The Temptation of Christ or in another The Temptation of Christ (Tentazione di Cristo in Italian) is a fresco made by the great Italian Renaissance artist Sandro Botticelli. The size of the painting is 345.5 by 555 cm. It was written between 1481 and 1482 and decorated the Sistine Chapel of the Vatican.
In 1481, Pope Sixtus IV invited Botticelli, as well as other outstanding Florentine and Umbrian artists such as Pietro Perugino, Domenico Ghirlandaio and Cosimo Rosselli, later added to them Luca Signorelli and Bartolomeo della Gatta. They were assigned the task of making murals on the walls of the Sistine Chapel.
It was supposed to draw two walls facing each other, comparing the lives of Moses and Christ. In order to do the work, the artists had to use the same scale of sizes, the same rhythmic structure and landscape representation, a single chromatic range with gold decorations that made the paintings shine with the light of torches and candles.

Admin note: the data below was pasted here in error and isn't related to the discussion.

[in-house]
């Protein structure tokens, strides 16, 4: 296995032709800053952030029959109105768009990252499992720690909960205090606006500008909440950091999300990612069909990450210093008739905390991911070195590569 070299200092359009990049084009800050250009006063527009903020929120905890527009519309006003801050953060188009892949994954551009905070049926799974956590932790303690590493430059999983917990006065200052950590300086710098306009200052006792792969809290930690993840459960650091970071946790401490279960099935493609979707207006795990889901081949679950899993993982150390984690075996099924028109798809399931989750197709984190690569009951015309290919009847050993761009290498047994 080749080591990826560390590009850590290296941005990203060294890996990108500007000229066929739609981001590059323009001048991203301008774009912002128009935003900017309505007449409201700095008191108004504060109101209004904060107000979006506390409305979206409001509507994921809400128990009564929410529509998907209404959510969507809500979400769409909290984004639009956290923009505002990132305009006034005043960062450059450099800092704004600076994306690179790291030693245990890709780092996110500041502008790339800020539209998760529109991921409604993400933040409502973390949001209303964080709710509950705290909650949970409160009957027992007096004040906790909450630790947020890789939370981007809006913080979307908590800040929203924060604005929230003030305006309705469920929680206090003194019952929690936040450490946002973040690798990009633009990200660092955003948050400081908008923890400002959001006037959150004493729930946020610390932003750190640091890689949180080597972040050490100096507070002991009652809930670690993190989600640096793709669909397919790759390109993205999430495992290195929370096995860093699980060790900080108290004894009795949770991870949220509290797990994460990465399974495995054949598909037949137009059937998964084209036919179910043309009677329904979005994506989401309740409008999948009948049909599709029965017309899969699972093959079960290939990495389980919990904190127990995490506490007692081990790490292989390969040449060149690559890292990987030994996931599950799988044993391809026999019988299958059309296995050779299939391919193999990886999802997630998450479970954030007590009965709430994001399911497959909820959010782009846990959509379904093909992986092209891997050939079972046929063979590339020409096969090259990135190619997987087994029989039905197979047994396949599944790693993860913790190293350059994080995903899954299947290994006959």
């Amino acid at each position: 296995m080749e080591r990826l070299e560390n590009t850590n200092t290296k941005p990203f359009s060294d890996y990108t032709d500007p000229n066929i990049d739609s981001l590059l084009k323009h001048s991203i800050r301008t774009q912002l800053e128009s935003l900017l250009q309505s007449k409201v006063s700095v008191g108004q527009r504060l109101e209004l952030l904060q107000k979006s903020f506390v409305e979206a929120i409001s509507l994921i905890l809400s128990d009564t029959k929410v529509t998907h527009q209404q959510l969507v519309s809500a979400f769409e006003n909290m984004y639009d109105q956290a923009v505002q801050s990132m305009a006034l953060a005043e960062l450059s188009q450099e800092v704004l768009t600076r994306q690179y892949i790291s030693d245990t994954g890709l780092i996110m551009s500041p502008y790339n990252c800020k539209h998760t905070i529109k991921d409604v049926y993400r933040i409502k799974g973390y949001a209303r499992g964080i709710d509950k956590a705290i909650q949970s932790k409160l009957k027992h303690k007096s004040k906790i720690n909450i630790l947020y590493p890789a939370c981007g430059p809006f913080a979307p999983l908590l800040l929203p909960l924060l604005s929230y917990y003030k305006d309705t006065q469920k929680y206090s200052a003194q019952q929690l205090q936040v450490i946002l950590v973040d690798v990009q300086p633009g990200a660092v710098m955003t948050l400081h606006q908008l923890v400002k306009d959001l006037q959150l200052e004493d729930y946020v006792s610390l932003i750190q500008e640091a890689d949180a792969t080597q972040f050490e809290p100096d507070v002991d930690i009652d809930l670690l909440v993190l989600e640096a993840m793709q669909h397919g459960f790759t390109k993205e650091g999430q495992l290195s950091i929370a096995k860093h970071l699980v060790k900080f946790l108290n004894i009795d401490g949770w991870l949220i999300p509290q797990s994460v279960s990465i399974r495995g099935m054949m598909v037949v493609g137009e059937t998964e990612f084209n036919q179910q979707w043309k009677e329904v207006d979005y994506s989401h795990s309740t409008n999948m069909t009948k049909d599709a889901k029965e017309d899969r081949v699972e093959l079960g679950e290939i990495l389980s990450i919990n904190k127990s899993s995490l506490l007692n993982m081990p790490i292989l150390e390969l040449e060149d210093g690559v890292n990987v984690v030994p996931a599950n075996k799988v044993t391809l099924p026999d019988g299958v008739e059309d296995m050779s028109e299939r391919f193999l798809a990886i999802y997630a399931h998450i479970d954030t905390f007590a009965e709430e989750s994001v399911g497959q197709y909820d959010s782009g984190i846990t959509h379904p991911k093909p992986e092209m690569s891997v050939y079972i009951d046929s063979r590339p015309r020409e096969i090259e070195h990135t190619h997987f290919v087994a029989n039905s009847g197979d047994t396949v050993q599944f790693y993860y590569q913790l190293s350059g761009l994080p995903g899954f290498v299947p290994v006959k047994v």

Although Giorgio Vasari claimed that Sandro Botticelli painted the entire set of frescoes, historians are convinced that he wrote only three stories. In addition, it is believed that he provided sketch drawings for eleven stories and actively helped other artists in writing many others.
The fresco compositions are complex, they include Neoplatonic rethinking of classical themes in Christian iconography. The figures painted by Botticelli are sculptural. Since this was intended to decorate papal possessions, one might think that many of those portrayed are prelates and relatives of the pope, since persons do not follow the same model, they are individualized portraits.